Being a professional copy editor, I spend way too many of my waking hours trying to make what other people write as clear as I can. Most hurdles that trip up authors involve switching from spoken word to written word. The rules (or guidelines or what have you) for written English are different from the rules for spoken English (another post, another time), but some authors have trouble making the switch.
One of the most common corrections I make is the placement of the word only. Normally, people just place it right before the verb, but that isn't always the right place. Only should appear as close to the word or words it modifies as possible. (Even though only ends in -ly, it isn't always an adverb.) Consider these permutations of "I ate the apple."
Only I ate the apple. "I was the only one to consume this delectable fruit."
I only ate the apple. "Bob juggled with it, and Jane did a magic trick with it, but I just ate it."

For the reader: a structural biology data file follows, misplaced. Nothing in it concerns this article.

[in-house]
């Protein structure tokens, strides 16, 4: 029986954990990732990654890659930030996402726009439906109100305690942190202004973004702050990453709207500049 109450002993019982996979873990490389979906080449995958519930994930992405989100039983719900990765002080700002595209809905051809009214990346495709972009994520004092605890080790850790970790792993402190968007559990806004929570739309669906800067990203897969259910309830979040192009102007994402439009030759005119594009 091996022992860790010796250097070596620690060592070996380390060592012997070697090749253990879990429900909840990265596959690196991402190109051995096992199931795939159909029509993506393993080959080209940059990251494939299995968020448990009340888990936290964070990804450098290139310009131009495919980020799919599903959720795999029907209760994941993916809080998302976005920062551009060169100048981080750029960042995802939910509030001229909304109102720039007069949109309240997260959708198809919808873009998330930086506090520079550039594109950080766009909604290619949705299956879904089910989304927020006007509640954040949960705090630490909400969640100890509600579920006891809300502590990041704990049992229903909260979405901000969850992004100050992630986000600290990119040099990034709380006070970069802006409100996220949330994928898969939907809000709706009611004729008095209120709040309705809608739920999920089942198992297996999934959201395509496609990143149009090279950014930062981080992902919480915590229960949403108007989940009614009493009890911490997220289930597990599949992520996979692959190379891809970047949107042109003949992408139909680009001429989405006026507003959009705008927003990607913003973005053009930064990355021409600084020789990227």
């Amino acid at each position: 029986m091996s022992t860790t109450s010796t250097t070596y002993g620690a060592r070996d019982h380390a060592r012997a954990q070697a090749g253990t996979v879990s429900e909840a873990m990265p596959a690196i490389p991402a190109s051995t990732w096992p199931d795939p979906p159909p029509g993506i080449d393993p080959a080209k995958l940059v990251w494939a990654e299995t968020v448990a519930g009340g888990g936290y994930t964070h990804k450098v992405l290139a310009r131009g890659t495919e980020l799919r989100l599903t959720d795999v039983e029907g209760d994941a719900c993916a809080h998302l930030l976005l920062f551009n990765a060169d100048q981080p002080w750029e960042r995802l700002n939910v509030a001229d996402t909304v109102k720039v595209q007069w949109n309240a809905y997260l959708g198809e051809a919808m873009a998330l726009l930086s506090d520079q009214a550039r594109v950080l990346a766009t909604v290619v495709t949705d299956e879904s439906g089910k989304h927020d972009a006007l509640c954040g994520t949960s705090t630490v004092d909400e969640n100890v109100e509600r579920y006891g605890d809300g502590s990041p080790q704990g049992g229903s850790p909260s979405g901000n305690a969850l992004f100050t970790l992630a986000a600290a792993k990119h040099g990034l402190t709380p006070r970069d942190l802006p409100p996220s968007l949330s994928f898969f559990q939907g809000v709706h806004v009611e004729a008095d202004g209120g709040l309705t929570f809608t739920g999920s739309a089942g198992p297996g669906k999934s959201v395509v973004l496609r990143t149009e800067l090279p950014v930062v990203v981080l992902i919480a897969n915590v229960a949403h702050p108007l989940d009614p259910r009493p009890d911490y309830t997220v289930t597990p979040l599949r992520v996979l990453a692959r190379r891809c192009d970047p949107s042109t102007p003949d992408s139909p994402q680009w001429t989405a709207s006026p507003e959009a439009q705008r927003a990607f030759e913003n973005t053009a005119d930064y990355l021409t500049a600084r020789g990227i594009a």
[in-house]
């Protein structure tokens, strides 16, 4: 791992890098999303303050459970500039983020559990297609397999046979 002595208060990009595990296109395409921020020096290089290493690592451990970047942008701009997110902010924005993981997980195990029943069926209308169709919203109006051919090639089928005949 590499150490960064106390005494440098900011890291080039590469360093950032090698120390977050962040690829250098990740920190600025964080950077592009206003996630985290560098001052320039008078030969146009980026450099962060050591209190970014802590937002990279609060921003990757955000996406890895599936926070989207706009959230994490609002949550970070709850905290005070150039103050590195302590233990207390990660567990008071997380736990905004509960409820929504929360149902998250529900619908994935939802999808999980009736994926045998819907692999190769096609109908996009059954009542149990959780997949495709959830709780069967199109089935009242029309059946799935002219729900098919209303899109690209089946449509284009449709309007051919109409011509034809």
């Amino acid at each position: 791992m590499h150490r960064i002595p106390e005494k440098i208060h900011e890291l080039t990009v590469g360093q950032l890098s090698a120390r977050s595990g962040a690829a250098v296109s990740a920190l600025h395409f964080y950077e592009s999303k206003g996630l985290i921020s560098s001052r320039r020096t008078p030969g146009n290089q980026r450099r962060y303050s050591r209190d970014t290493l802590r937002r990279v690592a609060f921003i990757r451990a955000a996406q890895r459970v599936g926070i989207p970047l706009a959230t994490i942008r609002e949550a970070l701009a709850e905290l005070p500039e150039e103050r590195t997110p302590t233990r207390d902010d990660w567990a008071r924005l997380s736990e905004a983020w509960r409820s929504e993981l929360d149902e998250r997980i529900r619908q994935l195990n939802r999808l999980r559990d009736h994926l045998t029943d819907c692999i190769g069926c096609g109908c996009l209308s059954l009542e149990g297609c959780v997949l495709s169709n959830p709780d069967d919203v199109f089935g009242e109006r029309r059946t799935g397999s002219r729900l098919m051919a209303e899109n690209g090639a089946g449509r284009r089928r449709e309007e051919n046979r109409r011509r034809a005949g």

I ate only the apple. "Out of this entire smorgasbord, the only thing I ate was the apple."
I ate the only apple. "There was only one apple, and now it's in my belly."
I ate the apple only. "I didn't touch your damn pear!"
Now, "I ate only the apple" and "I ate the apple only" seem mean the same thing, but there is a subtle difference. Say the two sentences out loud and listen to where you put the emphasis. You'll probably hear this:
I ate only the apple.
I ate the apple only.
In the first sentence, the stress in on only -- on the apple's solidarity; in the second sentence, the emphasis is on apple; as opposed to the other fruits. These two sentences could answer two different questions:
Did you eat much? No, I ate only the apple.
Did you try one of the peaches? No, I ate the apple only.
Of course, there are sure to be exceptions the "rule" about putting only next to the word it modifies. If only I could come with a good example of one of them . . .